Sunday, June 21, 2015

Lessons from the Road - Part 1

Some may think that being in the US means that I’m always on the road ‘doing photography’. Unfortunately, that is not the case; but not for the obvious reason, ie work.

The real reason is the fact that the US is big, really big!

As an example, the other week we took a ‘short’ two-night trip to see the Carlsbad Caverns and White Sands, which, from Albuquerque, ended up being over an 850 mile round trip!

The distance is one thing, but compound this with US driving styles, which are definitely not British, you have a long journey, punctured by a few hours doing photography.

Wiki tells us that Carlsbad Caverns National Park is situated in a bed of limestone above groundwater level. During cavern development, it was within the groundwater zone. Deep below the limestones are petroleum reserves (part of the Mid-Continent Oil Field). At a time near the end of the Cenozoic, hydrogen sulphide began to seep upwards from the petroleum into the groundwater. The combination of hydrogen sulphide and oxygen from the water formed sulphuric acid. The sulphuric acid then continued upward, aggressively dissolving the limestone deposits to form caverns.

Once the acidic groundwater drained from the caverns, speleothems began to be deposited within the cavern. Erosion above ground created the natural entrance to the Carlsbad Caverns within the last million years. Exposure to the surface has allowed for the influx of air into the cavern. Rainwater and snow-melt percolating downward into the ground pick up carbon dioxide; once this water reaches a cavern ceiling, it precipitates and evaporates, leaving behind a small calcium carbonate deposit.

From a photography perspective, I knew shooting underground, with lots of coloured/artificial lighting, was going to create surreal images, so I decided to build on that in post processing. I also decided on using long exposures, with no flash, and, as we had chosen one of the guided tours to start the day, which did not allow tripods, I decided to use my PlatyPod Pro, which meant I could place it the walk way floor or a manmade wall.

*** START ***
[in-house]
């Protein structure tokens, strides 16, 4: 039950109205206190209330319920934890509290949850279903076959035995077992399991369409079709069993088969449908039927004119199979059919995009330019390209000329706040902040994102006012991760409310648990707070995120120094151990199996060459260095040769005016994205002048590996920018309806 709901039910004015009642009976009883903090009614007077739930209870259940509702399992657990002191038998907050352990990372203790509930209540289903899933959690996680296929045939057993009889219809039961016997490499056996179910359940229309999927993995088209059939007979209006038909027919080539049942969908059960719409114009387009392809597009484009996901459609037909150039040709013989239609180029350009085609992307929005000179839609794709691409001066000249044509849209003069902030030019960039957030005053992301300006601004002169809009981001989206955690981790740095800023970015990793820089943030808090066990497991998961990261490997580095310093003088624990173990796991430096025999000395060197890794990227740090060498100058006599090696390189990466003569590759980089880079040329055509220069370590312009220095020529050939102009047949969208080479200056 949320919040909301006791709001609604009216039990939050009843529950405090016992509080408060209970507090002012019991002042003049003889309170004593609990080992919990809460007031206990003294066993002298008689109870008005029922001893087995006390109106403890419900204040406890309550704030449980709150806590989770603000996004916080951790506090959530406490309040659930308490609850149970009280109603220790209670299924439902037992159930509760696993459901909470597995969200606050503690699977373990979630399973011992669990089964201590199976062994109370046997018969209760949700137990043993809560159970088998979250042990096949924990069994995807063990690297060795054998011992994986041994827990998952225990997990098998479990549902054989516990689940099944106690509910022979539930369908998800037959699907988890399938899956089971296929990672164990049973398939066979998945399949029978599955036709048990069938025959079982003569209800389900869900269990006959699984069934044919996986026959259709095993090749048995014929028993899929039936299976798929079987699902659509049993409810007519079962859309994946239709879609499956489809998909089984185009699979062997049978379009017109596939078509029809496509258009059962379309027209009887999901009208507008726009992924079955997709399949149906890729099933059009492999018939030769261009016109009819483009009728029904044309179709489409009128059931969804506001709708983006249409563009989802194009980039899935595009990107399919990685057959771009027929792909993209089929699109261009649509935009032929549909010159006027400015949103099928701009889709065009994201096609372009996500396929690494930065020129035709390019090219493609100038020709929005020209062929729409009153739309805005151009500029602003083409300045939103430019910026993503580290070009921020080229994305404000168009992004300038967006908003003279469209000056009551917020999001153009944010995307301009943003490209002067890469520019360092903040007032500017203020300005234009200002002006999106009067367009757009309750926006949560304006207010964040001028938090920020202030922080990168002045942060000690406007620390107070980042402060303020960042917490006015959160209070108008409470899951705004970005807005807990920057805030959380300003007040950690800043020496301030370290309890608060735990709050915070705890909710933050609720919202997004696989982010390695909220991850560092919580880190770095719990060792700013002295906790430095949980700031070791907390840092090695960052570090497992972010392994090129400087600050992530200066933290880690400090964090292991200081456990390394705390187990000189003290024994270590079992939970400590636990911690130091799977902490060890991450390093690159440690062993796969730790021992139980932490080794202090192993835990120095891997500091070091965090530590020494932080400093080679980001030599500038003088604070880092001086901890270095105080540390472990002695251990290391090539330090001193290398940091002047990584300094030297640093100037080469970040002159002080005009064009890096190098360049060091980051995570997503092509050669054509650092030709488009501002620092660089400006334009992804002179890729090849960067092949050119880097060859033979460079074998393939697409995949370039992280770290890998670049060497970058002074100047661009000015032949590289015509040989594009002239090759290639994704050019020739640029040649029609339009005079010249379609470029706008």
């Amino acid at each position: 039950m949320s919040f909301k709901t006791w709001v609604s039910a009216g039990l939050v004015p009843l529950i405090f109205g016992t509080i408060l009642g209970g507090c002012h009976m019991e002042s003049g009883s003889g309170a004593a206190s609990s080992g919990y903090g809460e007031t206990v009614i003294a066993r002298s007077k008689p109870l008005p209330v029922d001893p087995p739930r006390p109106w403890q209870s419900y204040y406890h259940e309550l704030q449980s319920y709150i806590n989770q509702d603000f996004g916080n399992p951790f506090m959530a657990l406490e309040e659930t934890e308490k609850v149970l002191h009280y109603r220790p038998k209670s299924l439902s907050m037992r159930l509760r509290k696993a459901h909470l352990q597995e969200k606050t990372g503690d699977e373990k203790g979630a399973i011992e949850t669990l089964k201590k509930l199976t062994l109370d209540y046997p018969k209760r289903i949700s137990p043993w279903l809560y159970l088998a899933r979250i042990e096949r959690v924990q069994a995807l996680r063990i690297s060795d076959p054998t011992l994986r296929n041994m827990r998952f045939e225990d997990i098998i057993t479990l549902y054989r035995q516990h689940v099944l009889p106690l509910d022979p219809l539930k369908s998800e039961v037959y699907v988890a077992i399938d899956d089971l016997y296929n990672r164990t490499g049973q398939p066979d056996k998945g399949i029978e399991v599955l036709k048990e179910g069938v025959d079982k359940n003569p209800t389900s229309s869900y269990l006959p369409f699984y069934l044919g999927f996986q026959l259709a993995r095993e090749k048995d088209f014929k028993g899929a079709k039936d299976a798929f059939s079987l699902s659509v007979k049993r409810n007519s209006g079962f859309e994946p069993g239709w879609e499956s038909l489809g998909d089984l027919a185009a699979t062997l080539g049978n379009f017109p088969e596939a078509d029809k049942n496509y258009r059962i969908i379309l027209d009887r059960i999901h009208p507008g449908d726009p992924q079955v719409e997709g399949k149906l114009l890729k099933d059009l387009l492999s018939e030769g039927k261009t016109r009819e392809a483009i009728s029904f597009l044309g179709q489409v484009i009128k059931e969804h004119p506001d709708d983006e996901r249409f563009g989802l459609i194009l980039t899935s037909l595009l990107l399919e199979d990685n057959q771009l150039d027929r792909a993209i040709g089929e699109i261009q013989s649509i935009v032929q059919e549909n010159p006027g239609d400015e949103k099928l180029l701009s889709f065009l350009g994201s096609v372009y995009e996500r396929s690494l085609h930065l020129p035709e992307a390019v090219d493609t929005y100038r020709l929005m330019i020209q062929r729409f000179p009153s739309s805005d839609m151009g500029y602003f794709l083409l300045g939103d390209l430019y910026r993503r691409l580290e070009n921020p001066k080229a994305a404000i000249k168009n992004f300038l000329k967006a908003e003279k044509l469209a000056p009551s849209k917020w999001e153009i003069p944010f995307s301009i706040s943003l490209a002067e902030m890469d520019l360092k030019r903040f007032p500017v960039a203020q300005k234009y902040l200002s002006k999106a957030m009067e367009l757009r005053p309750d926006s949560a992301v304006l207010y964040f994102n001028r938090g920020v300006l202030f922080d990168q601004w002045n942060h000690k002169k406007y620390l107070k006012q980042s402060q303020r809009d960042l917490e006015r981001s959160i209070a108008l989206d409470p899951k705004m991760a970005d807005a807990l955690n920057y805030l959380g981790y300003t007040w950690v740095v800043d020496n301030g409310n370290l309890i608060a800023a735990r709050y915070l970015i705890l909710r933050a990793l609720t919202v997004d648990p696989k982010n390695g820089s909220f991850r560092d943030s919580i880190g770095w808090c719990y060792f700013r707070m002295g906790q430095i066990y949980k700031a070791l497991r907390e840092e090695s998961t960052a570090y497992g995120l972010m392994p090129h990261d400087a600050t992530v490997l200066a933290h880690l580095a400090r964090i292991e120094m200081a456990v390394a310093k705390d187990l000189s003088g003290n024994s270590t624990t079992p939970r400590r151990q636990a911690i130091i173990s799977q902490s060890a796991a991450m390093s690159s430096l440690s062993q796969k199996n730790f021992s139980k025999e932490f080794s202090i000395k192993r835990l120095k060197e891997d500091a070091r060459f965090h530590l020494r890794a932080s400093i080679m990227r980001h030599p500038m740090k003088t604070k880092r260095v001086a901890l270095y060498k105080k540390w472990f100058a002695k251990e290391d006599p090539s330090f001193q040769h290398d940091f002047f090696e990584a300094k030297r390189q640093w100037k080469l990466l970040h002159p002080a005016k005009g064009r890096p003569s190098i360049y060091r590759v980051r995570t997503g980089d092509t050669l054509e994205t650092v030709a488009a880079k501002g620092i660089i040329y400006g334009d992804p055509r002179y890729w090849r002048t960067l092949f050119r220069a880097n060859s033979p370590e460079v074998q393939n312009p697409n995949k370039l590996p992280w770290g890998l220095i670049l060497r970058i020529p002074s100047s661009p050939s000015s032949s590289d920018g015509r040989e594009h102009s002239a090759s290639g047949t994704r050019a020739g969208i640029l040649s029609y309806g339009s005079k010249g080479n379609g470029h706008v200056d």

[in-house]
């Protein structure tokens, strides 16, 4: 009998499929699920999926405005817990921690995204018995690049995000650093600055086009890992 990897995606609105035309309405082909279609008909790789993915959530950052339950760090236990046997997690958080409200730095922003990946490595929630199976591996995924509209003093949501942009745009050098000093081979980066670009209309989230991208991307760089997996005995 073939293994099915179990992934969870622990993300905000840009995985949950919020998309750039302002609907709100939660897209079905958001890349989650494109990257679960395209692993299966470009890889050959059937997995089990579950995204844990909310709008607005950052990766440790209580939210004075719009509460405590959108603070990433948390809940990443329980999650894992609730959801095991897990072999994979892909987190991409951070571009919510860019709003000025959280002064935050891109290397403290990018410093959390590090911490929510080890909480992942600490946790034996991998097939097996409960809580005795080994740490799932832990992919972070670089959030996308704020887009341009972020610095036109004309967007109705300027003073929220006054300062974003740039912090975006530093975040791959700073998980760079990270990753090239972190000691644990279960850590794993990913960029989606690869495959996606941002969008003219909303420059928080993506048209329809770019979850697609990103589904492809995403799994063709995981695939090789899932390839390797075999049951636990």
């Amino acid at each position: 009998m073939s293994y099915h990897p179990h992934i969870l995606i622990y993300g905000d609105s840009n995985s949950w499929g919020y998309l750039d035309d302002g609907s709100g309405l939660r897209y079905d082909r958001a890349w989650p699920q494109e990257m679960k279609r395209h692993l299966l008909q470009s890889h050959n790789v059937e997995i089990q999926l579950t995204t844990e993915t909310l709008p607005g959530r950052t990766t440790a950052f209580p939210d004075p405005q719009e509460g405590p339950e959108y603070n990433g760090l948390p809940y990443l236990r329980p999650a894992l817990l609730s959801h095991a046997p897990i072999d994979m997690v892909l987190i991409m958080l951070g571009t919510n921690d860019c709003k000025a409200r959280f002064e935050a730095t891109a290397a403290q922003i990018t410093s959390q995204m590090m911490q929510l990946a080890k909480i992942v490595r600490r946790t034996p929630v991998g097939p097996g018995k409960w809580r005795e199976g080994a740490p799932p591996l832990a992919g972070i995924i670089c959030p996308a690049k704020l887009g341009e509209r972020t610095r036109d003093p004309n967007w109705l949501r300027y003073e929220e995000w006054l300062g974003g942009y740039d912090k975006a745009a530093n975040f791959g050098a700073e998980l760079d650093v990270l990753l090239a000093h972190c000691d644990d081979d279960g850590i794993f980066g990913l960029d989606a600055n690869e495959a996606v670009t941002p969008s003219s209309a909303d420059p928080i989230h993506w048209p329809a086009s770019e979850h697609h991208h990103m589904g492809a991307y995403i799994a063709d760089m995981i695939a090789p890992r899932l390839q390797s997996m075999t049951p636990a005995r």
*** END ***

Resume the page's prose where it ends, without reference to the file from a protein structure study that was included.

I used my 5D3 in the cavern and metered with ETTR, using the ‘Use Dual-ISO if needed’ setting. I chose my Sigma 12-24mm lens, and shot all of my images at the wide end. Exposures, at ISO 100, were up to 20 seconds.

Although I managed a few images on the guided tour, by being at the back; I found out the guided tours are not designed for photographers! So choose the self guided tour.

Therefore, after the guided tour, we kept going on a self-guided tour of other parts of the caverns, where we could go at our own pace, and stop at any time and at any place. Over all we were underground for over four hours.

One extra highlight of the trip was the evening bat flight, during which you sit and watch tens of thousands of bats leave the caves and go off on their evening hunt. Truly a wonderful sight.

Here are a few of the (surreal-locking) snaps from inside Carlsbad Caverns.

Bottom line: any photographer who has not visited Carlsbad Caverns is well advised to seek out this unique wonder of nature. In the caverns, try long exposures, rather that limited range flash; and use a Platypod-Pro, or something like that, ie that is a ‘tripod’ that is not intrusive. In a future post I’ll complete this road trip report and discuss the ‘inferno’ that is White Sands!

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